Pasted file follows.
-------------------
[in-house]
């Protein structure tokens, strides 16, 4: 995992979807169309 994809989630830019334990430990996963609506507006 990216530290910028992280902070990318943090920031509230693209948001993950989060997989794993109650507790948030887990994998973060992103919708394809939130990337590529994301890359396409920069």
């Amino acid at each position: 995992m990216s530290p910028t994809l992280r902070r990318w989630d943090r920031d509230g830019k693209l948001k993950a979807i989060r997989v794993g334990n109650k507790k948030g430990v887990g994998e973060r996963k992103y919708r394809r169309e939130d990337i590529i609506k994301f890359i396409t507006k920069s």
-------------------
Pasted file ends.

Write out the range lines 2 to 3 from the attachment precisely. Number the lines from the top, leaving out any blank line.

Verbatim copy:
């Protein structure tokens, strides 16, 4: 995992979807169309 994809989630830019334990430990996963609506507006 990216530290910028992280902070990318943090920031509230693209948001993950989060997989794993109650507790948030887990994998973060992103919708394809939130990337590529994301890359396409920069």
């Amino acid at each position: 995992m990216s530290p910028t994809l992280r902070r990318w989630d943090r920031d509230g830019k693209l948001k993950a979807i989060r997989v794993g334990n109650k507790k948030g430990v887990g994998e973060r996963k992103y919708r394809r169309e939130d990337i590529i609506k994301f890359i396409t507006k920069s």